This prompted the Religious Affairs Committee to state in an official statement April 1 that it will no longer look into the bill and will work on finding alternative solutions to modify the endowments’ conditions.

In this context, Al-Azhar Deputy Imam Abbas Shoman told Al-Monitor, “It is not permissible to change the endowments’ conditions because they are not owned by the state, which runs them according to the conditions of their original owners. This was agreed upon by all previous and current Islamic scholars.”

Meanwhile, Abdul Fattah Idris, a former professor of comparative jurisprudence at the University of Al-Azhar, told Al-Monitor that changing the endowments’ conditions for the betterment of the community is not contradictory to Islamic law, stressing that confiscating the endowments in the 1950s and changing their targeted beneficiaries from one specific person or one group of persons to the public community is also seen as changing the donations’ conditions.

“If the state wishes to change the endowments from being for the benefit of a group of people to the benefit of the public then it might as well change their purpose of use. Properties can be turned into a hospital serving thousands of patients, a school or a large investment project whose proceeds would go to the poor, for instance,” Idris said.

He added, “If we look at the endowments of mosques, we may find out that the number of mosques in Cairo exceeds the need of the Muslims and therefore other donated buildings could turn into something other than mosques. In areas with an insufficient number of mosques, endowments could be used as mosques.”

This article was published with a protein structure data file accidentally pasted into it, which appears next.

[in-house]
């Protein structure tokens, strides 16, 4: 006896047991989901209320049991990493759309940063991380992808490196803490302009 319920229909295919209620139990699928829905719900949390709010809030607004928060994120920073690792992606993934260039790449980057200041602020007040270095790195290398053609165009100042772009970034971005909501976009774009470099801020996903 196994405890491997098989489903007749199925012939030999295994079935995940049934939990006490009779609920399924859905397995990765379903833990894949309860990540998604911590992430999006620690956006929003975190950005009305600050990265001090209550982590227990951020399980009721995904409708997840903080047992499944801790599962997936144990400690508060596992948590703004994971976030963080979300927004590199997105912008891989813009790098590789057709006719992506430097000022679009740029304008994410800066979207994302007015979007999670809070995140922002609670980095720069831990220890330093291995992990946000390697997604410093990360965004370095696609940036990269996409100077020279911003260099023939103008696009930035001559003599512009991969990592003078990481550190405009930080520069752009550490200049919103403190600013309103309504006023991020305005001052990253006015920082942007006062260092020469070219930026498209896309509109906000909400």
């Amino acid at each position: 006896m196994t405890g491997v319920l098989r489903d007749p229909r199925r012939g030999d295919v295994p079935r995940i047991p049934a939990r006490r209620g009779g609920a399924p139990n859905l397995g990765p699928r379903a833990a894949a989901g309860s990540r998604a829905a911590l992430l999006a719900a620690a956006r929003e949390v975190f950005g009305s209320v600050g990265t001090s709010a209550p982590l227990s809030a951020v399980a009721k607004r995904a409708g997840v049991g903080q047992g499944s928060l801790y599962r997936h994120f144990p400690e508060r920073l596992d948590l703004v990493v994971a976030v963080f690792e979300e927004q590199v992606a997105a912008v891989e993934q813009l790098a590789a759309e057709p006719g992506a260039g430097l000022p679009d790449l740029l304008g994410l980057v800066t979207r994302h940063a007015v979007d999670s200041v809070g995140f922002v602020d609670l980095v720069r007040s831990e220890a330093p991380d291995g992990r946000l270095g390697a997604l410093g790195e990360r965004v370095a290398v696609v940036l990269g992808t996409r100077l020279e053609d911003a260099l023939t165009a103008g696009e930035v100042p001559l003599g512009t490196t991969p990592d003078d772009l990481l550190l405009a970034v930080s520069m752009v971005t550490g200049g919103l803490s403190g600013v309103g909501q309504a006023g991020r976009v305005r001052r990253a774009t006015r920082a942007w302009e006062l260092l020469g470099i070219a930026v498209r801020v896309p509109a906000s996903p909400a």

Jaber Tayeh, head of the Religious Department in the Ministry of Endowments, told Al-Monitor, “The ministry is against the draft law to change the endowments’ conditions because this would harm Egypt’s reputation to such a great extent, spurring talks that Egypt has become so poor that it is leasing or selling its endowments.”

Osama Abu al-Magd, a member of the Religious Affairs Committee, told Al-Monitor, “Parliament respects Al-Azhar’s take on the draft law and will look into alternative solutions. The state is mainly considering a property swap with the Ministry of Endowments. For instance, the state could swap a mosque located in an industrial area for another endowment facility in a different area that could be used as a mosque.”

Seif al-Din al-Marsafawi, an independent political sociology analyst who has expressed opposition to President Abdel Fattah al-Sisi, said that the draft law is likely to be the end of “the honeymoon of Sisi and Al-Azhar.”

He told Al-Monitor, “The regime’s attempts to control all state resources — including Al-Azhar’s endowments — is likely to cause tension between the two, as the latter will consider this as an infringement on its property."

He also expected Al-Azhar to galvanize other religious institutions, including the church, to take action against the law.

Yusri al-Azabawi, a political science researcher at Al-Ahram Center for Political and Strategic Studies, said that it is unlikely for the government or parliament to pass the law without the approval of Al-Azhar because the state upholds the principle that Al-Azhar and the church are partners, not rivals to the state. This means that the law is unlikely to pass without Al-Azhar’s approval, Azbawi said.